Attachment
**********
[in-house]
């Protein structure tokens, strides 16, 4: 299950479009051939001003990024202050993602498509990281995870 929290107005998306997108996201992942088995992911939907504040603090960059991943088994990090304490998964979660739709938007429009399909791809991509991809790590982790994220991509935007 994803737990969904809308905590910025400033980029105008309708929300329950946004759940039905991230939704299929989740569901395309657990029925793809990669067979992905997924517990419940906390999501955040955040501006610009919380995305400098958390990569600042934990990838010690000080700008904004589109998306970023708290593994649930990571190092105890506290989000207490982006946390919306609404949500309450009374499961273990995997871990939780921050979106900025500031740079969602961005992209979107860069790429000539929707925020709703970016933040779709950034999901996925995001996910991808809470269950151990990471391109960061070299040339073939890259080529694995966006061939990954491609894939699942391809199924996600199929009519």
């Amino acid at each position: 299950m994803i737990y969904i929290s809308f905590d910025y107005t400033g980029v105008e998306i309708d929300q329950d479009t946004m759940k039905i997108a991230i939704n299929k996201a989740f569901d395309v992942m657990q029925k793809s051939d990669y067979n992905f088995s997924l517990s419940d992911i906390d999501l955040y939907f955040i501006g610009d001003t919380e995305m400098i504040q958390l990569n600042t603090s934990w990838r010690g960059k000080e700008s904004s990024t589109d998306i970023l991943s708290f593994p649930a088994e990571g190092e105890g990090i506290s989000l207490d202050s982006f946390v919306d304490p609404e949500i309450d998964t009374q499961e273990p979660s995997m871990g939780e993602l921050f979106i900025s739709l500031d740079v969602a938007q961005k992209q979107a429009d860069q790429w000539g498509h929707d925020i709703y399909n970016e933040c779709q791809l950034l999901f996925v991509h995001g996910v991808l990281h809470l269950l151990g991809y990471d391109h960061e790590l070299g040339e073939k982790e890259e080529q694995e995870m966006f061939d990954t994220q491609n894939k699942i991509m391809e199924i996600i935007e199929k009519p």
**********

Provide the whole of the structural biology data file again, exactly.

[in-house]
């Protein structure tokens, strides 16, 4: 299950479009051939001003990024202050993602498509990281995870 929290107005998306997108996201992942088995992911939907504040603090960059991943088994990090304490998964979660739709938007429009399909791809991509991809790590982790994220991509935007 994803737990969904809308905590910025400033980029105008309708929300329950946004759940039905991230939704299929989740569901395309657990029925793809990669067979992905997924517990419940906390999501955040955040501006610009919380995305400098958390990569600042934990990838010690000080700008904004589109998306970023708290593994649930990571190092105890506290989000207490982006946390919306609404949500309450009374499961273990995997871990939780921050979106900025500031740079969602961005992209979107860069790429000539929707925020709703970016933040779709950034999901996925995001996910991808809470269950151990990471391109960061070299040339073939890259080529694995966006061939990954491609894939699942391809199924996600199929009519």
């Amino acid at each position: 299950m994803i737990y969904i929290s809308f905590d910025y107005t400033g980029v105008e998306i309708d929300q329950d479009t946004m759940k039905i997108a991230i939704n299929k996201a989740f569901d395309v992942m657990q029925k793809s051939d990669y067979n992905f088995s997924l517990s419940d992911i906390d999501l955040y939907f955040i501006g610009d001003t919380e995305m400098i504040q958390l990569n600042t603090s934990w990838r010690g960059k000080e700008s904004s990024t589109d998306i970023l991943s708290f593994p649930a088994e990571g190092e105890g990090i506290s989000l207490d202050s982006f946390v919306d304490p609404e949500i309450d998964t009374q499961e273990p979660s995997m871990g939780e993602l921050f979106i900025s739709l500031d740079v969602a938007q961005k992209q979107a429009d860069q790429w000539g498509h929707d925020i709703y399909n970016e933040c779709q791809l950034l999901f996925v991509h995001g996910v991808l990281h809470l269950l151990g991809y990471d391109h960061e790590l070299g040339e073939k982790e890259e080529q694995e995870m966006f061939d990954t994220q491609n894939k699942i991509m391809e199924i996600i935007e199929k009519p």